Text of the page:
Review: Raw (2017)


French director Julia Ducournau makes her feature film directorial debut with this unsettling coming-of-age horror film that does for cannibalism what Ginger Snaps did for werewolves.

Coming of age has always been a fertile playground for horror films and writers to play in. From the dangers of the outside world that face those who venture from home, to the horrors that lurk when puberty or other changes occur to the body at a delicate time, its a ripe field to harvest for metaphor. One need not look much further than the films of David Cronenberg to see the various aspects that body horror can take on film. Julia Ducournau’s debut film Raw takes the example and influence of Cronenberg body horror and merges it with the type of coming of age stories seen in films like May and Ginger Snaps and from that combination comes a unique genre hybrid. Raw is as much an indie drama about sisterly bonds as it is a visceral horror film about the slippery slope one takes towards cannibalism as a lifestyle.

Raw primarily follows Justine (Garance Marillier), a girl from a strict vegetarian family that has never been allowed to eat meat. Justine is starting at the same veterinarian school as her older sister Alexia (Ella Rumpf); a school that has an intense fraternity culture into which all first-year students are inducted. Justine has always been studious and introverted; she struggles to make friends with the fellow students and her gay roommate Adrien (Rabah Naït Oufella). She comes to rely on her sister for a connection at school, even though Alexia is older and runs in a different clique with the established veterinary school fraternity. As the hazing in the fraternity continues, she is asked to eat a pair of rabbit kidneys but refuses to do so, being her staunch vegetarian background. She claims Alexia is also a vegetarian as well, but she eats the kidneys and makes Justine do the same if she wants to stay part of the pledge class. However, eating the kidneys seems to awaken a dormant nature within Justine, she starts to sneak meat, needing rawer and fresher cuts to stave off rashes and withdrawal. It all comes to a head once Justine is presented with the choice of eating human flesh, opening a door from which there is no turning back.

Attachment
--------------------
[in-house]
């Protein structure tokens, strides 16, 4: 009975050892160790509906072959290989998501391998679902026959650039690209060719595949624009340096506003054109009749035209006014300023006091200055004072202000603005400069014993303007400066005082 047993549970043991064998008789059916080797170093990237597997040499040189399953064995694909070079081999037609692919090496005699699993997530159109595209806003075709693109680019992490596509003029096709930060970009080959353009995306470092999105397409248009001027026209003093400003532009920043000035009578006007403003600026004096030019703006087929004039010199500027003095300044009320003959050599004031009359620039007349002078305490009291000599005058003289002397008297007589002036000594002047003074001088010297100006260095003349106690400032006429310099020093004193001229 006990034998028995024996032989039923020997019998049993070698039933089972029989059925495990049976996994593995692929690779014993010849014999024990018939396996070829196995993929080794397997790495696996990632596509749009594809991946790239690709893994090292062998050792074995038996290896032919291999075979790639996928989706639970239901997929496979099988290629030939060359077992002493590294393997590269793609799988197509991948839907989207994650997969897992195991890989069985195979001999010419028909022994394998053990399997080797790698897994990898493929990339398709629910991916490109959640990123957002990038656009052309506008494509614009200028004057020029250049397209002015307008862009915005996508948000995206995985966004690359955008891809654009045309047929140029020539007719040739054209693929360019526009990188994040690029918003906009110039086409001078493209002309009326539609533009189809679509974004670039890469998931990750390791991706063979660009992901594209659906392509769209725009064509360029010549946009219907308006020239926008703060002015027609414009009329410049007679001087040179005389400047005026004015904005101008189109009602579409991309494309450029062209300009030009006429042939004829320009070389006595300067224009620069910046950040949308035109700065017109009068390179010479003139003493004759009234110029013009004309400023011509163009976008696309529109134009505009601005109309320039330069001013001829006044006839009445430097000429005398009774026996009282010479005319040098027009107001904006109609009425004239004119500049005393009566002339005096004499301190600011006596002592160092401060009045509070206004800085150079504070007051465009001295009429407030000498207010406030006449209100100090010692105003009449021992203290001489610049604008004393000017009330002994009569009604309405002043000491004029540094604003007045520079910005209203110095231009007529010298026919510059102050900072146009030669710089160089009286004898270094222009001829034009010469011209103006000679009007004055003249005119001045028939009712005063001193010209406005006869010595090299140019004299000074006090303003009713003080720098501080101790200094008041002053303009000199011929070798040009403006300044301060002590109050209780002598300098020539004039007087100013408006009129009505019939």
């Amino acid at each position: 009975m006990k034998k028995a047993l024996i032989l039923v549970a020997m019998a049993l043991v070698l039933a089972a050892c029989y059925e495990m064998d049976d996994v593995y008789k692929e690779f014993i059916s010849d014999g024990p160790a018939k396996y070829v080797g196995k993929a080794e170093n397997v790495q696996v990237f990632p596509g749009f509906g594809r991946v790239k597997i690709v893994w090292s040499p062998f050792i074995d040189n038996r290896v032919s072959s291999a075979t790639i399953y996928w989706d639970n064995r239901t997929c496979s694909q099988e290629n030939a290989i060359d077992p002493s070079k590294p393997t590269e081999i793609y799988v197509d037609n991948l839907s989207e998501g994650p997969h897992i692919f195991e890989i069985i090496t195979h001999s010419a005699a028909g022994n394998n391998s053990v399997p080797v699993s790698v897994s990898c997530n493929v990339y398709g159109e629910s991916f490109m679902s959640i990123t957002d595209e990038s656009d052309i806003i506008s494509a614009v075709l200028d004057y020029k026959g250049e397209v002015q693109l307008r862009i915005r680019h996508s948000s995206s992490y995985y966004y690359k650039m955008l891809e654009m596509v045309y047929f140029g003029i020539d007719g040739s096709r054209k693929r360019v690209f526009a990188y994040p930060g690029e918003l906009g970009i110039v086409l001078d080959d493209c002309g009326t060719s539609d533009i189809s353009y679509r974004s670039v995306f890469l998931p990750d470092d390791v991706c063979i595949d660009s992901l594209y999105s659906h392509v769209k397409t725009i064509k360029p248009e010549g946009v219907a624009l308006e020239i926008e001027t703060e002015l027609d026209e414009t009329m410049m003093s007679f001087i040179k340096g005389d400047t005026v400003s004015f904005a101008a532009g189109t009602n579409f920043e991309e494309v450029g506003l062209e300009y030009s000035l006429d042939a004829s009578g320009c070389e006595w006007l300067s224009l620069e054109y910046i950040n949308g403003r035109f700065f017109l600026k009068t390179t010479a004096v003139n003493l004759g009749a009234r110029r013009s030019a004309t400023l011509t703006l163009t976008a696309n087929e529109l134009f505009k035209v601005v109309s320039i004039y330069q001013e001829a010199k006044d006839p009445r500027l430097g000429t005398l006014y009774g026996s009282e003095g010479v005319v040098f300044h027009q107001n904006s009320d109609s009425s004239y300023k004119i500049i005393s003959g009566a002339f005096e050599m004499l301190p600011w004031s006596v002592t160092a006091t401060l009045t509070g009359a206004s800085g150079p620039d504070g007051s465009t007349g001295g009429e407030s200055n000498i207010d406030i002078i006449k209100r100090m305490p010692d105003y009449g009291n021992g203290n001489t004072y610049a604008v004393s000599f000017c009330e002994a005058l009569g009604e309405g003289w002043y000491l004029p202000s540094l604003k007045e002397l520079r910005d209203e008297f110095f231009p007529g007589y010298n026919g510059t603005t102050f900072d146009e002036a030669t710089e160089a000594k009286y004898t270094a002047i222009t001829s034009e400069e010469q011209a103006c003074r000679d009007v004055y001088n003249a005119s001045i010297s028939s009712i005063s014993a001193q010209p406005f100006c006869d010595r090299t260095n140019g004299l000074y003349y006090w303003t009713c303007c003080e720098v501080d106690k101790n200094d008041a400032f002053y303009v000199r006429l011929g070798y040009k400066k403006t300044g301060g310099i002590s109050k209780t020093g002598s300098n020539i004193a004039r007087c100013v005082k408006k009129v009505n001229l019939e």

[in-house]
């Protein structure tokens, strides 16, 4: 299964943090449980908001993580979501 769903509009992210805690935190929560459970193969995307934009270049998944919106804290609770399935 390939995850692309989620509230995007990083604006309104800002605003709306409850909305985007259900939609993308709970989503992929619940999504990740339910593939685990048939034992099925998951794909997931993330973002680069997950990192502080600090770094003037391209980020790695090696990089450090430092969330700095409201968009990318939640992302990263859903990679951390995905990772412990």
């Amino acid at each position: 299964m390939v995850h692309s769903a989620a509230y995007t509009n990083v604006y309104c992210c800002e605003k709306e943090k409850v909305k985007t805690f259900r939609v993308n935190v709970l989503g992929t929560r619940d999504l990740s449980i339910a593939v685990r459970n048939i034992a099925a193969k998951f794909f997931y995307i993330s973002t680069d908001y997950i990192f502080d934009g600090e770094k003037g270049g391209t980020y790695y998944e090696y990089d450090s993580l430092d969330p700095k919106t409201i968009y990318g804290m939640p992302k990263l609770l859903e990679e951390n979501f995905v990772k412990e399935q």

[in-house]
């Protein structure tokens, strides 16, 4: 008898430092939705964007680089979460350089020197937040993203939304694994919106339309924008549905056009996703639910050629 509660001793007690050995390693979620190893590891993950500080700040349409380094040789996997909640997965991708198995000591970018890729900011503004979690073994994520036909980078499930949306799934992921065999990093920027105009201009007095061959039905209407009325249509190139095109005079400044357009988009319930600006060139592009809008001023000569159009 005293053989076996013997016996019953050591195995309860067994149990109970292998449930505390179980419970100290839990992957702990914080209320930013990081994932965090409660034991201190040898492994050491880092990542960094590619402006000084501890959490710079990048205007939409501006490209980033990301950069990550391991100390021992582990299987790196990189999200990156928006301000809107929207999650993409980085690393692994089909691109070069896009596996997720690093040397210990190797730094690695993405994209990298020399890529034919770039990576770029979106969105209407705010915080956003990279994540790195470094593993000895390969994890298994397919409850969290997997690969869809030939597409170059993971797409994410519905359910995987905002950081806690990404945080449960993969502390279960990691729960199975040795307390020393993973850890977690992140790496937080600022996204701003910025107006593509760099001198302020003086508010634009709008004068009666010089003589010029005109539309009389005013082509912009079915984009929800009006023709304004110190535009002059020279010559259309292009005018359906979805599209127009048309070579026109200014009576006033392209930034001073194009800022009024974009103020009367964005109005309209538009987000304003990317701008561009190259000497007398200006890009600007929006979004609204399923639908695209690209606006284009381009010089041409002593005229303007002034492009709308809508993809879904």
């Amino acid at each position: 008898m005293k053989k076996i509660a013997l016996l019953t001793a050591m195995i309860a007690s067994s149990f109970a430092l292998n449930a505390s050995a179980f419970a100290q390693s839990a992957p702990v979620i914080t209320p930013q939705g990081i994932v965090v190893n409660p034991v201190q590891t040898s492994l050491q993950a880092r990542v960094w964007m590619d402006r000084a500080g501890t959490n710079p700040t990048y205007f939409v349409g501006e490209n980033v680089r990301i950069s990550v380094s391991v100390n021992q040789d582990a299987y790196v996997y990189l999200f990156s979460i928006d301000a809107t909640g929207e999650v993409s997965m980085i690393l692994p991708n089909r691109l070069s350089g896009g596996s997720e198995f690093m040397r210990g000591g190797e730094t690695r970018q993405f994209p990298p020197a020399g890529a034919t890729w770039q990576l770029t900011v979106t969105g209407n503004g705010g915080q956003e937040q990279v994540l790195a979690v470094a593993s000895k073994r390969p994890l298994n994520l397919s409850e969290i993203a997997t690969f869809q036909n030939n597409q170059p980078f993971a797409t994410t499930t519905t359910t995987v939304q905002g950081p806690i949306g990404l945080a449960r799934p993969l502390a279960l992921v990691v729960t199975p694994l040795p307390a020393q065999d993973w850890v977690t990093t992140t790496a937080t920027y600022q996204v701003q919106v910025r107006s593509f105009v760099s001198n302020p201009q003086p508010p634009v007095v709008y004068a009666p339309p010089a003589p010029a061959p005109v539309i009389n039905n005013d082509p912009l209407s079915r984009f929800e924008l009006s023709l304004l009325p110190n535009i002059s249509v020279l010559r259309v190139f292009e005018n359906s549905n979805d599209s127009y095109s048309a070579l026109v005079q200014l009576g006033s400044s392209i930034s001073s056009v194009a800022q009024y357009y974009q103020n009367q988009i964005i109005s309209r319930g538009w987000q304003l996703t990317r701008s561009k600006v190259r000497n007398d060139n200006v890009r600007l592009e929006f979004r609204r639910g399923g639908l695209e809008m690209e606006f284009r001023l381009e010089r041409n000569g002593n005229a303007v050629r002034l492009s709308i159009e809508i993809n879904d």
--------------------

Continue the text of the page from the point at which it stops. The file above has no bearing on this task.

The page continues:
In many ways, Raw is a unique animal. It takes elements of body horror and marries them to a very taboo subject in cannibalism, but the film works just the same as an examination of sibling rivalry and trying to find your own identity away from your family. Much like Ginger Snaps and May tie in growing up physically/personally with a horror metamorphosis, Raw does the same and doesn’t necessarily demonize the change. Cannibalism here is just a metaphor for that change, a change in lifestyle that we learn is a family trait and doesn’t change the issues of sibling rivalry between Alexis and Justine. The relationship between the two is what keeps the movie watchable, but ultimately the movie feels like it would be better served being a short. The denouement is right out of The Twilight ZoneThe Hunger but really give the movie character and the film would be better served with more of these types of sequences.

Ultimately, while Raw is an interesting film with a compelling character arc, much like May, the viscera and gore on screen undercuts the story its trying to tell. Gorehounds will dig it, but its pacing and simplistic ending make it a film that is worth seeing once at the most.